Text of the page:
This year marks 50 years since the first X-ray source was discovered outside of the Solar System[1a]. This began a race to map the X-ray sky, leading to the discovery of the most extreme objects in the universe.
1. X-rays ↑
German physicist Wilhelm Röntgen first discovered X-rays in December 1895. Röntgen was firing beams of electrons across a vacuum tube, and noticed that they made the inside of the tube fluorescent. He experimented with these rays - naming them 'X' for their unknown nature - and found that they do not have a charge, and can penetrate all kinds of matter.
Röntgen demonstrated this a week later with an X-ray image of his wife Anna's hand. X-rays penetrated the skin to be detected by a photographic plate. Within three weeks, British physician John Hall-Edwards began using X-ray detectors under clinical conditions, and, a month later, to aid surgery.
Wilhelm Röntgen's image of Anna Bertha Röntgen's hand. Image credit: Wilhelm Röntgen/Public domain.
X-rays were shown to be highly energetic 'particles' of light, known as photons. X-ray photons are produced in X-ray machines when electrons are fired at metal targets. This creates X-rays through two processes: Bremsstrahlung and atomic emission.
1.1 Bremsstrahlung ↑
Bremsstrahlung (German for 'braking radiation') occurs when electrons are slowed down and deflected by atoms in the target metal. The electron loses energy, emitting it in the form of an X-ray photon.
1.2 Atomic emission ↑
In atomic emission, when an electron hits an atom in the target metal, it knocks off one of the electrons in the outer shell of the atom. It's replaced by an electron from another shell, closer to the atom's nucleus, but the atom is not stable in this state, and so the electron soon 'falls' back to the shell it came from. This state requires less energy, and so the excess energy is released as an X-ray photon. This process creates emission lines in the light's spectrum.
1.3 Fluorescence ↑
The X-ray fluorescence that Röntgen witnessed occurs when a high-energy particle, or photon, knocks away an electron from the innermost shell of an atom. This makes the atom unstable, and so an electron from an outer shell will 'fall' down to replace it, releasing energy as an X-ray photon.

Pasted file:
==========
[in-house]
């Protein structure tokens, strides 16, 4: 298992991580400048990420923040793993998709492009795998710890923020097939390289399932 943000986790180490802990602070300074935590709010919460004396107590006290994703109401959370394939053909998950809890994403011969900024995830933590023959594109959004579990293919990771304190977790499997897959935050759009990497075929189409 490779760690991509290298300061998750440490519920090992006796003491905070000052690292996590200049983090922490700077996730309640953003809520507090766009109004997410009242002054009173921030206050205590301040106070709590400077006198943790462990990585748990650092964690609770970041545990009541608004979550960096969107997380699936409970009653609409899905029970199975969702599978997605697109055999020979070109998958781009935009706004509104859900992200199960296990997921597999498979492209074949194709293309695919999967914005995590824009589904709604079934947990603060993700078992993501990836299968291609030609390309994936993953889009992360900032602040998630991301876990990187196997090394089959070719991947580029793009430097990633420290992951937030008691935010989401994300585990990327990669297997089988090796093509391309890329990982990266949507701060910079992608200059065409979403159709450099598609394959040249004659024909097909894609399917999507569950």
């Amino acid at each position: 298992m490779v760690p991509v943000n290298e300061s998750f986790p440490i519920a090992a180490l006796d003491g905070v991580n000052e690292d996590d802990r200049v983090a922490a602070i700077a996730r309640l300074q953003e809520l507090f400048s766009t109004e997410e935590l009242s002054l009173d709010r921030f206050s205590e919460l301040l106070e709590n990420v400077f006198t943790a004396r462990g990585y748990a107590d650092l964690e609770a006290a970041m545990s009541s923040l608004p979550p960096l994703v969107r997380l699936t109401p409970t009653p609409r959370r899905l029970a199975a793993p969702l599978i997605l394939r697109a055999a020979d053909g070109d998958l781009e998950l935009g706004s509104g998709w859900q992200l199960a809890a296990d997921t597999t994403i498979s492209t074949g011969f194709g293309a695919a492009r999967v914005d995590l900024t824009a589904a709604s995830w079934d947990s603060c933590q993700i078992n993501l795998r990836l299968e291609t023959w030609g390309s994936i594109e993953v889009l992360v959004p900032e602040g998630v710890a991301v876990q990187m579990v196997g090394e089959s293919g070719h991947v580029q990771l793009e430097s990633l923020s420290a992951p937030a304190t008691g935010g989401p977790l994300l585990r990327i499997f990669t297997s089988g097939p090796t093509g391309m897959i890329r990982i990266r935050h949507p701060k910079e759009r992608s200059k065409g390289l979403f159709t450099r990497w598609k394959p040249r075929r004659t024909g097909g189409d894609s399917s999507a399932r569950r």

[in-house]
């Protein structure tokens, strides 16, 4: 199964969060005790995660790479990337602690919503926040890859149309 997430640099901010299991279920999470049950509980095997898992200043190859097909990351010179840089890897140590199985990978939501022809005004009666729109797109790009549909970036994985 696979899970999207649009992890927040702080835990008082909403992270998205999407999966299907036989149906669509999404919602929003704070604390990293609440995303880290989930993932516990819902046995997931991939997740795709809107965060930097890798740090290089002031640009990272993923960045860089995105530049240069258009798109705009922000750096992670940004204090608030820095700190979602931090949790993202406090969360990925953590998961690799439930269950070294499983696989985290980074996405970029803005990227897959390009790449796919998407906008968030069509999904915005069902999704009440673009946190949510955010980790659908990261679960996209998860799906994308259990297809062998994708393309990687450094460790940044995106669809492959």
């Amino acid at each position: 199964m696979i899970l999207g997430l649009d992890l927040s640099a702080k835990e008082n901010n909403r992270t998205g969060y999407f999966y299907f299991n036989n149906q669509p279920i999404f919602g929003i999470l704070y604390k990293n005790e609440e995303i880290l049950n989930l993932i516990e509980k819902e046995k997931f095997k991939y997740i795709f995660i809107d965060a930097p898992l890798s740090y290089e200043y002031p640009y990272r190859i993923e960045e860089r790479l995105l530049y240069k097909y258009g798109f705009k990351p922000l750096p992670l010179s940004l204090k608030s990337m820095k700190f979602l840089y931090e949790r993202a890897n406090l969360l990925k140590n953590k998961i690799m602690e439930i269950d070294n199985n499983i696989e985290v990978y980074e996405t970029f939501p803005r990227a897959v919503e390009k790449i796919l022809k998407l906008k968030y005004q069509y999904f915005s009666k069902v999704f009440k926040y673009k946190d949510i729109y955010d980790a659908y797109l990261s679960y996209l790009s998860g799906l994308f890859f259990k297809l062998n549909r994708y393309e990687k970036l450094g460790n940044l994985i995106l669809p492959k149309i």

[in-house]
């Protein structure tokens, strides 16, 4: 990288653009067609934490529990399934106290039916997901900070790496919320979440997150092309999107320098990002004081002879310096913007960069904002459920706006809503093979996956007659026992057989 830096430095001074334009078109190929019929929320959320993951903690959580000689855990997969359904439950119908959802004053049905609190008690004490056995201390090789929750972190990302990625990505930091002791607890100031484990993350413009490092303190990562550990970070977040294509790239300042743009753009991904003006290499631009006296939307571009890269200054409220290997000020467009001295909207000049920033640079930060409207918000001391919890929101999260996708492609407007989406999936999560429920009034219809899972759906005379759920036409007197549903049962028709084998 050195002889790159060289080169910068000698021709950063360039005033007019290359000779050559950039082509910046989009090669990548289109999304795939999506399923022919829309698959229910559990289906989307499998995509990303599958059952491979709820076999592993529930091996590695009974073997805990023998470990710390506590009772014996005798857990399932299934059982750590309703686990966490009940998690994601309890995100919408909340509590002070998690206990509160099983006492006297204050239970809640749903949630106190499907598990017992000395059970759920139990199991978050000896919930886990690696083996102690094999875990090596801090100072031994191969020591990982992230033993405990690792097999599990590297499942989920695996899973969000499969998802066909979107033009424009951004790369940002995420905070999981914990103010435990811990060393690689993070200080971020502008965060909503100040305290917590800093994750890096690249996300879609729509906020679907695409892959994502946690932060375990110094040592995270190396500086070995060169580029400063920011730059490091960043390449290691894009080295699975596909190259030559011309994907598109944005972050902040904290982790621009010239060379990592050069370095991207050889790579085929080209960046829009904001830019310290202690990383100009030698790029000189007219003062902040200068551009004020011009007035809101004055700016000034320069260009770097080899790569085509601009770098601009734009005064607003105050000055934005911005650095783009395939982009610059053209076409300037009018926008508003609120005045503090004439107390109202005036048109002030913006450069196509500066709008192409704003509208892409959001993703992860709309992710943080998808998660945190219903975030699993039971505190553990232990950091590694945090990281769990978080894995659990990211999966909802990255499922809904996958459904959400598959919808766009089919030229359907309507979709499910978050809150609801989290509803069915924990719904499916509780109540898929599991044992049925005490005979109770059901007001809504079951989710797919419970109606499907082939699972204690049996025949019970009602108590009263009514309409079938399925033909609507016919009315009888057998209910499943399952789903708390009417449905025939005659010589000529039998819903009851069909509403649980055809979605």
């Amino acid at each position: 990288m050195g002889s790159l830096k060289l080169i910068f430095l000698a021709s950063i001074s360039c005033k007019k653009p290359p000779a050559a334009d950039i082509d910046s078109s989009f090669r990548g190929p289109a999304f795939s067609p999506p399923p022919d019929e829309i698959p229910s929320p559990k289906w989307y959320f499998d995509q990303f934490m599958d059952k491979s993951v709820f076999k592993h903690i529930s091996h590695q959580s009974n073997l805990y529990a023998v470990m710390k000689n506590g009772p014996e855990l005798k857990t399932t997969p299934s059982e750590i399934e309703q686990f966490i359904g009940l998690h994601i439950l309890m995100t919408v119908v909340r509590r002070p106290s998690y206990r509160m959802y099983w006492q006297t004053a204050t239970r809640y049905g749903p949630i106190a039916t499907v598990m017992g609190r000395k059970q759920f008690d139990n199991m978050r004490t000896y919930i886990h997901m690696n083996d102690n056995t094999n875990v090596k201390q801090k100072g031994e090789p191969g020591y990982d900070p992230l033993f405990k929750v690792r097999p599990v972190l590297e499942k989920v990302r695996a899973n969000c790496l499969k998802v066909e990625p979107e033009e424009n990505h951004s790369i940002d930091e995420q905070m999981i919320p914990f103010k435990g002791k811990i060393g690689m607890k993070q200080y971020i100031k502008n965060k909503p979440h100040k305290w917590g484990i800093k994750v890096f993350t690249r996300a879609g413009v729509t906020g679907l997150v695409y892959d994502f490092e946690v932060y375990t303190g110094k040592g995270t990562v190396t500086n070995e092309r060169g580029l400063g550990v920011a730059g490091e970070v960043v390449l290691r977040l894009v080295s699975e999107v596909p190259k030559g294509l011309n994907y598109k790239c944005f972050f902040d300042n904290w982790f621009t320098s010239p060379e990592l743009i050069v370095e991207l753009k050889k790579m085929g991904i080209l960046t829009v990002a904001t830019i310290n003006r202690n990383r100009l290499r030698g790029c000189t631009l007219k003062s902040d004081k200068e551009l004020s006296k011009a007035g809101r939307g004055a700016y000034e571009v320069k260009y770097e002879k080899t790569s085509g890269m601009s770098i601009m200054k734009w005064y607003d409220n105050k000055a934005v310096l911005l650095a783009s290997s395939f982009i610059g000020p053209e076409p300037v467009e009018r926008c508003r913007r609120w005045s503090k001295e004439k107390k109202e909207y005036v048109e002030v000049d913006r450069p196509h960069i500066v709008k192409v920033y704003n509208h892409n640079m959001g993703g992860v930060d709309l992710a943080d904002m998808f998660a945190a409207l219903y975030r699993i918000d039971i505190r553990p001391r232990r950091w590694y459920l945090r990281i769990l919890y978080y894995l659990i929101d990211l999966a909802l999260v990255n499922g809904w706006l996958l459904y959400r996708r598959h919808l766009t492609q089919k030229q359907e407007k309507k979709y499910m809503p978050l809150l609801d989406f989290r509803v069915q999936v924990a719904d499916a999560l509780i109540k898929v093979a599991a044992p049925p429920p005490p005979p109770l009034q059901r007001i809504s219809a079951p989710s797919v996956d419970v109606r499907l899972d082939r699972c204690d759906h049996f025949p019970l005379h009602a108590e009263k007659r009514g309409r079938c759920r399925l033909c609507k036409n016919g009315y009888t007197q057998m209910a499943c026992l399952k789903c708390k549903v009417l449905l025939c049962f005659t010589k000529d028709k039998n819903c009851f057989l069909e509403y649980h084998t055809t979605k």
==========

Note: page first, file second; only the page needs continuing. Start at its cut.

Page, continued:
X-rays can also be produced in a number of other ways, including charge-exchange, inverse Compton scattering, and synchrotron or cyclotron emission.
1.4 Charge-exchange ↑
Charge-exchange occurs when a positive ion, an atom that has lost an electron, collides with a neutral atom and captures one of its electrons. The captured electron moves into the most stable orbit and releases energy as an X-ray photon.
1.5 Inverse Compton scattering ↑
Inverse Compton scattering occurs when a low-energy photon collides with an extremely fast electron, and energy is transferred to the photon, turning it into an X-ray. If a high-energy photon loses energy, this is known as Compton scattering.
1.6 Cyclotron and synchrotron emission ↑
Cyclotron and synchrotron emission occurs when electrons are accelerated by a magnetic field, which causes them to emit photons. In cyclotron emission, the electron moves relatively slowly, whereas in synchrotron emission, the electron moves at close to the speed of light.
Synchrotron radiation. Image credit: NASA's Imagine the Universe/Public domain.
2. X-ray telescopes ↑
X-rays are unable to penetrate the water in the atmosphere, and so no one knew if there were X-rays in space until it was possible to send detectors high above the surface of the Earth. In 1929, American geophysicist Edward Hulburt devised an experiment to send an X-ray detector into the upper atmosphere in a rocket, before letting it parachute back down[10a]. This method could be used to detect ultraviolet radiation and X-rays.
After World War II, captured German rockets were made available to American scientists, such as Herbert Friedman, who led a team that used this method to directly detect X-rays from the Sun in 1949[10b]. The British Skylark rocket program produced high quality X-ray images shortly after the launch of Sputnik. The Sun does not emit many X-rays and, until 1962, it was thought that most stars would only emit faint X-ray radiation.